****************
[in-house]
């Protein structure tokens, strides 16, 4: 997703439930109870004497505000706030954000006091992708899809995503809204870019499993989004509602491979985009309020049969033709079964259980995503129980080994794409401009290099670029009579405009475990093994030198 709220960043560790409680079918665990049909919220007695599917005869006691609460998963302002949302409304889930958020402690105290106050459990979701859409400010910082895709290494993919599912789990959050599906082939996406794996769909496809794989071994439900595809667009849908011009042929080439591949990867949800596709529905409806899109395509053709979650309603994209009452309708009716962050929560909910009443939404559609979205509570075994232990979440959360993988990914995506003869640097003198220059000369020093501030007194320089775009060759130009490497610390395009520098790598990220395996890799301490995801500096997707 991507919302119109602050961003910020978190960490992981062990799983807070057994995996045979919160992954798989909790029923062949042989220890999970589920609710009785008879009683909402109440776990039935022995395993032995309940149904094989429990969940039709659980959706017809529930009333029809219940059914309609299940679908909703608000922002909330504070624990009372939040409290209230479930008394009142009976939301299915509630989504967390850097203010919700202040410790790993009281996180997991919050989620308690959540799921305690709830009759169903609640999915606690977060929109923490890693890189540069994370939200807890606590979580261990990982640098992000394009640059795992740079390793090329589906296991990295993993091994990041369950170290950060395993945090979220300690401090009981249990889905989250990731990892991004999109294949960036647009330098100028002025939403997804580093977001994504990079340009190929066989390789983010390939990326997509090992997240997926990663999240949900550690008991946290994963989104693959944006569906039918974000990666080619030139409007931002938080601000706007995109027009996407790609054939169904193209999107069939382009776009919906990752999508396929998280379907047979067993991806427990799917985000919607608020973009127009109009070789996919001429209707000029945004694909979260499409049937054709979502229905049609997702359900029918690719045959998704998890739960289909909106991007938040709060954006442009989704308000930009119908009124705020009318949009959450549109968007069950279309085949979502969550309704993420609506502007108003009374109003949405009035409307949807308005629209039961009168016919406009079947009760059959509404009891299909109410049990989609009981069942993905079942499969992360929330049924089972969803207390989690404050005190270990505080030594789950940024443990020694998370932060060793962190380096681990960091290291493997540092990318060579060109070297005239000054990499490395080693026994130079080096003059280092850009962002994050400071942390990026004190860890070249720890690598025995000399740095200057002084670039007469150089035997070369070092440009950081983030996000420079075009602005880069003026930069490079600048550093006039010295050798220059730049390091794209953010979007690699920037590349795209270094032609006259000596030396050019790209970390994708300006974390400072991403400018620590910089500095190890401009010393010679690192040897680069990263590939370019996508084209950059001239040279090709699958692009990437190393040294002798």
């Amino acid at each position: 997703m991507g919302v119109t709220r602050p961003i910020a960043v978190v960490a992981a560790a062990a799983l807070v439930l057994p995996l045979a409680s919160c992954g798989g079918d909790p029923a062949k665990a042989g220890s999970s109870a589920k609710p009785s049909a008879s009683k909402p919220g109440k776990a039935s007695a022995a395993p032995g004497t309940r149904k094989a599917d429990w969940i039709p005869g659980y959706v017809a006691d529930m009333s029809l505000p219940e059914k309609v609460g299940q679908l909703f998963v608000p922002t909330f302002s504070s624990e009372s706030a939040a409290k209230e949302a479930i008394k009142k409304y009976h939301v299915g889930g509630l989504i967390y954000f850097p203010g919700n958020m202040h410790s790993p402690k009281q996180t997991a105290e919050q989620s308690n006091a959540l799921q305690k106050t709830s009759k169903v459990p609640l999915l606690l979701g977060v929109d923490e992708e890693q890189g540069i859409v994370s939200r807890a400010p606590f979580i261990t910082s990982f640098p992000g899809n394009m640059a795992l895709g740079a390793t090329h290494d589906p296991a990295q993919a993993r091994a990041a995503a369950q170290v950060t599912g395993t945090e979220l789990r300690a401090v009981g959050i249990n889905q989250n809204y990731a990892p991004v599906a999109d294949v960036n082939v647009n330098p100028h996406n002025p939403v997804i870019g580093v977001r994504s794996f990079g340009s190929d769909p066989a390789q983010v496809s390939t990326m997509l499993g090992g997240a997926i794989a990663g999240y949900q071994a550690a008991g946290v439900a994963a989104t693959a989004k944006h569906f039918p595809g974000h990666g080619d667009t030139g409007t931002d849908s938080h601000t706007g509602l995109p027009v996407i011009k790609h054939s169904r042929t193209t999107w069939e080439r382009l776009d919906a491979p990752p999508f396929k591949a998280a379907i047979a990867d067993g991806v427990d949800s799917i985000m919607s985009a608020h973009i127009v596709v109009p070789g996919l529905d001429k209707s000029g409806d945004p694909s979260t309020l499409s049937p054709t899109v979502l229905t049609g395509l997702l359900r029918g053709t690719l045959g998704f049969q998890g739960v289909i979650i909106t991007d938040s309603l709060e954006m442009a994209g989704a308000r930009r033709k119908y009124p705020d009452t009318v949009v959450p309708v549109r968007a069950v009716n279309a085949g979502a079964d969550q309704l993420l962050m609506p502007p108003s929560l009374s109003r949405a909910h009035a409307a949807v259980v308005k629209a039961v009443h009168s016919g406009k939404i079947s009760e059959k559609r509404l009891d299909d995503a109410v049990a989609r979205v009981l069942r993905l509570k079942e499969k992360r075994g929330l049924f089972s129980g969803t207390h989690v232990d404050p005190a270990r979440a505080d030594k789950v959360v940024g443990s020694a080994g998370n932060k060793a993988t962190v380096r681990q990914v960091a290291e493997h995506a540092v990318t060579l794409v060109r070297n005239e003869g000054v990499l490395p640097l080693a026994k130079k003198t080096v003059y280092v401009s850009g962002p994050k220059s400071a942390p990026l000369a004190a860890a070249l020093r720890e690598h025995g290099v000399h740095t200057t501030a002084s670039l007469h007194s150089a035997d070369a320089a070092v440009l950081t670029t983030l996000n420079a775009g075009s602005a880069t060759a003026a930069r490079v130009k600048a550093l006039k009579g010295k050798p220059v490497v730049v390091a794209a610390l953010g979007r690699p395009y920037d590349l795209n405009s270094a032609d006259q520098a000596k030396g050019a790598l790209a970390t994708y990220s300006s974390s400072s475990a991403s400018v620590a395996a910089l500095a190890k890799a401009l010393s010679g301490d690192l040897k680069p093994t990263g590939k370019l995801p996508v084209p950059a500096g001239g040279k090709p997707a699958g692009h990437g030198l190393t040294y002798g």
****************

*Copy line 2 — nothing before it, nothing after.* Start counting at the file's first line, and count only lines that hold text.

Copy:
């Protein structure tokens, strides 16, 4: 997703439930109870004497505000706030954000006091992708899809995503809204870019499993989004509602491979985009309020049969033709079964259980995503129980080994794409401009290099670029009579405009475990093994030198 709220960043560790409680079918665990049909919220007695599917005869006691609460998963302002949302409304889930958020402690105290106050459990979701859409400010910082895709290494993919599912789990959050599906082939996406794996769909496809794989071994439900595809667009849908011009042929080439591949990867949800596709529905409806899109395509053709979650309603994209009452309708009716962050929560909910009443939404559609979205509570075994232990979440959360993988990914995506003869640097003198220059000369020093501030007194320089775009060759130009490497610390395009520098790598990220395996890799301490995801500096997707 991507919302119109602050961003910020978190960490992981062990799983807070057994995996045979919160992954798989909790029923062949042989220890999970589920609710009785008879009683909402109440776990039935022995395993032995309940149904094989429990969940039709659980959706017809529930009333029809219940059914309609299940679908909703608000922002909330504070624990009372939040409290209230479930008394009142009976939301299915509630989504967390850097203010919700202040410790790993009281996180997991919050989620308690959540799921305690709830009759169903609640999915606690977060929109923490890693890189540069994370939200807890606590979580261990990982640098992000394009640059795992740079390793090329589906296991990295993993091994990041369950170290950060395993945090979220300690401090009981249990889905989250990731990892991004999109294949960036647009330098100028002025939403997804580093977001994504990079340009190929066989390789983010390939990326997509090992997240997926990663999240949900550690008991946290994963989104693959944006569906039918974000990666080619030139409007931002938080601000706007995109027009996407790609054939169904193209999107069939382009776009919906990752999508396929998280379907047979067993991806427990799917985000919607608020973009127009109009070789996919001429209707000029945004694909979260499409049937054709979502229905049609997702359900029918690719045959998704998890739960289909909106991007938040709060954006442009989704308000930009119908009124705020009318949009959450549109968007069950279309085949979502969550309704993420609506502007108003009374109003949405009035409307949807308005629209039961009168016919406009079947009760059959509404009891299909109410049990989609009981069942993905079942499969992360929330049924089972969803207390989690404050005190270990505080030594789950940024443990020694998370932060060793962190380096681990960091290291493997540092990318060579060109070297005239000054990499490395080693026994130079080096003059280092850009962002994050400071942390990026004190860890070249720890690598025995000399740095200057002084670039007469150089035997070369070092440009950081983030996000420079075009602005880069003026930069490079600048550093006039010295050798220059730049390091794209953010979007690699920037590349795209270094032609006259000596030396050019790209970390994708300006974390400072991403400018620590910089500095190890401009010393010679690192040897680069990263590939370019996508084209950059001239040279090709699958692009990437190393040294002798």